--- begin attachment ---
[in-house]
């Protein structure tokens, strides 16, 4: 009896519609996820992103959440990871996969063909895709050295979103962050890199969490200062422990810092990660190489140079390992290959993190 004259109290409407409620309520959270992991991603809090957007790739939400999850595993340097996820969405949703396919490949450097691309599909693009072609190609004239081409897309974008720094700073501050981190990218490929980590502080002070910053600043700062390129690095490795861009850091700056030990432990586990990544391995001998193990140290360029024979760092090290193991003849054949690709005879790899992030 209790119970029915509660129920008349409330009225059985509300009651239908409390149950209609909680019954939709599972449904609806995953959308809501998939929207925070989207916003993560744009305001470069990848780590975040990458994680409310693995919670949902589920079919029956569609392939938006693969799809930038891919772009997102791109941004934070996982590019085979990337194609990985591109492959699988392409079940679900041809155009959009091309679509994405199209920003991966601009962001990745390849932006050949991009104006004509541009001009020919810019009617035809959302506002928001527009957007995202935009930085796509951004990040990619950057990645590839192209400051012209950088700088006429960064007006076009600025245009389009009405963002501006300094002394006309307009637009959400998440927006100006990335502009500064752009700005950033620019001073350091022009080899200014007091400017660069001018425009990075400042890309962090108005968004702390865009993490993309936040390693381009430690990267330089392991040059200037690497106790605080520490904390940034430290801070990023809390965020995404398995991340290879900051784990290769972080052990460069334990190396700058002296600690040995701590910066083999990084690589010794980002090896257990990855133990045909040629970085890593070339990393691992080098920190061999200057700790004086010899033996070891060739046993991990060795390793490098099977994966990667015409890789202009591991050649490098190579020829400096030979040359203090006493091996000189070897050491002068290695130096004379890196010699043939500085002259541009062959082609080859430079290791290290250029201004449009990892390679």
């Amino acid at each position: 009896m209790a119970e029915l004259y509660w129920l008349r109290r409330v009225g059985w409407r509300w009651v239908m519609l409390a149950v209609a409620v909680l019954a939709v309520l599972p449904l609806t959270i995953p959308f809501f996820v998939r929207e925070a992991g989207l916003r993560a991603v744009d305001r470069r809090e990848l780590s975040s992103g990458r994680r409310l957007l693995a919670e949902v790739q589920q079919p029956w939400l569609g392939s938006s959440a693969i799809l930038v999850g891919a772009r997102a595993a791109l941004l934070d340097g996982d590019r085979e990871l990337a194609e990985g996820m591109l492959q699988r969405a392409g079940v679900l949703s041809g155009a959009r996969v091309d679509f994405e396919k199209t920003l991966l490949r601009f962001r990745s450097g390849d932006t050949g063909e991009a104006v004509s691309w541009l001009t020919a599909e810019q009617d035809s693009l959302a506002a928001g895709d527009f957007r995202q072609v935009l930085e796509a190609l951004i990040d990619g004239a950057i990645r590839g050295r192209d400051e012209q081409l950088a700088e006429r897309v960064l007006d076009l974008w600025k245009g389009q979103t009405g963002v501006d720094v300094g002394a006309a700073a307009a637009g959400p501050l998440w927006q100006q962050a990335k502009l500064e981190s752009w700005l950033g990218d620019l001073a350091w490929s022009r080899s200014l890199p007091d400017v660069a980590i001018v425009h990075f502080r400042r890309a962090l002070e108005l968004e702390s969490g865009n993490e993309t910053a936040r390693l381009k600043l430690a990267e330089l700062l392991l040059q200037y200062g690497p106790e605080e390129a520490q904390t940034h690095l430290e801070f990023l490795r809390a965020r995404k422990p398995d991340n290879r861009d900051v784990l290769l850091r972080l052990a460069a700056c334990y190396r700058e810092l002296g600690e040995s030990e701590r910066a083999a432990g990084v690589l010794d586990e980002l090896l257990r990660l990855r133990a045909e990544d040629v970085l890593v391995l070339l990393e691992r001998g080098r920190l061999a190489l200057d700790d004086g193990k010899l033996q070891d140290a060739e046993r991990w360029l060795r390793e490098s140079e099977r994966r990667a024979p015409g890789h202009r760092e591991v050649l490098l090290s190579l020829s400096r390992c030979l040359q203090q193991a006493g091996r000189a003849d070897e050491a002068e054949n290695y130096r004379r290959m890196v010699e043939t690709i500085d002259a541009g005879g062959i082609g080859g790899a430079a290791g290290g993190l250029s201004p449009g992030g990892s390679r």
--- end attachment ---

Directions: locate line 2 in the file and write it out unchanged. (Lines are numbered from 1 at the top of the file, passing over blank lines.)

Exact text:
């Protein structure tokens, strides 16, 4: 009896519609996820992103959440990871996969063909895709050295979103962050890199969490200062422990810092990660190489140079390992290959993190 004259109290409407409620309520959270992991991603809090957007790739939400999850595993340097996820969405949703396919490949450097691309599909693009072609190609004239081409897309974008720094700073501050981190990218490929980590502080002070910053600043700062390129690095490795861009850091700056030990432990586990990544391995001998193990140290360029024979760092090290193991003849054949690709005879790899992030 209790119970029915509660129920008349409330009225059985509300009651239908409390149950209609909680019954939709599972449904609806995953959308809501998939929207925070989207916003993560744009305001470069990848780590975040990458994680409310693995919670949902589920079919029956569609392939938006693969799809930038891919772009997102791109941004934070996982590019085979990337194609990985591109492959699988392409079940679900041809155009959009091309679509994405199209920003991966601009962001990745390849932006050949991009104006004509541009001009020919810019009617035809959302506002928001527009957007995202935009930085796509951004990040990619950057990645590839192209400051012209950088700088006429960064007006076009600025245009389009009405963002501006300094002394006309307009637009959400998440927006100006990335502009500064752009700005950033620019001073350091022009080899200014007091400017660069001018425009990075400042890309962090108005968004702390865009993490993309936040390693381009430690990267330089392991040059200037690497106790605080520490904390940034430290801070990023809390965020995404398995991340290879900051784990290769972080052990460069334990190396700058002296600690040995701590910066083999990084690589010794980002090896257990990855133990045909040629970085890593070339990393691992080098920190061999200057700790004086010899033996070891060739046993991990060795390793490098099977994966990667015409890789202009591991050649490098190579020829400096030979040359203090006493091996000189070897050491002068290695130096004379890196010699043939500085002259541009062959082609080859430079290791290290250029201004449009990892390679």